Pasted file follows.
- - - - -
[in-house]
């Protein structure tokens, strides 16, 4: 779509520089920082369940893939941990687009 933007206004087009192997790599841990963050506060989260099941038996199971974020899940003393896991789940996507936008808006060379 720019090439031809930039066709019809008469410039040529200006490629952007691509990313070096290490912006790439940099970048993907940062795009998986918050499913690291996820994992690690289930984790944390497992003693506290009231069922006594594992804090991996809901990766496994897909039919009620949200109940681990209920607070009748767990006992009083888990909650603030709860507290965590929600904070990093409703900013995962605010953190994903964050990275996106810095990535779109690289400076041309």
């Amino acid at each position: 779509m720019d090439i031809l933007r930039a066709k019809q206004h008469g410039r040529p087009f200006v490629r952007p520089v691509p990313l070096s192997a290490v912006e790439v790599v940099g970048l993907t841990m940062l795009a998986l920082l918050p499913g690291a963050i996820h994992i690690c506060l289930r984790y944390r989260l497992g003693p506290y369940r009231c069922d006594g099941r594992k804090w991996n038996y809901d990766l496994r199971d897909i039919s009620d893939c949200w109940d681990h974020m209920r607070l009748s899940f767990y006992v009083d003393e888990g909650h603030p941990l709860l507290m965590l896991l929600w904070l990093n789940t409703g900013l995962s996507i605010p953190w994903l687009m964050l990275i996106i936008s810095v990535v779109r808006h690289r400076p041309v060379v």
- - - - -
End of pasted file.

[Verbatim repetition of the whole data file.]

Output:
[in-house]
């Protein structure tokens, strides 16, 4: 779509520089920082369940893939941990687009 933007206004087009192997790599841990963050506060989260099941038996199971974020899940003393896991789940996507936008808006060379 720019090439031809930039066709019809008469410039040529200006490629952007691509990313070096290490912006790439940099970048993907940062795009998986918050499913690291996820994992690690289930984790944390497992003693506290009231069922006594594992804090991996809901990766496994897909039919009620949200109940681990209920607070009748767990006992009083888990909650603030709860507290965590929600904070990093409703900013995962605010953190994903964050990275996106810095990535779109690289400076041309």
């Amino acid at each position: 779509m720019d090439i031809l933007r930039a066709k019809q206004h008469g410039r040529p087009f200006v490629r952007p520089v691509p990313l070096s192997a290490v912006e790439v790599v940099g970048l993907t841990m940062l795009a998986l920082l918050p499913g690291a963050i996820h994992i690690c506060l289930r984790y944390r989260l497992g003693p506290y369940r009231c069922d006594g099941r594992k804090w991996n038996y809901d990766l496994r199971d897909i039919s009620d893939c949200w109940d681990h974020m209920r607070l009748s899940f767990y006992v009083d003393e888990g909650h603030p941990l709860l507290m965590l896991l929600w904070l990093n789940t409703g900013l995962s996507i605010p953190w994903l687009m964050l990275i996106i936008s810095v990535v779109r808006h690289r400076p041309v060379v």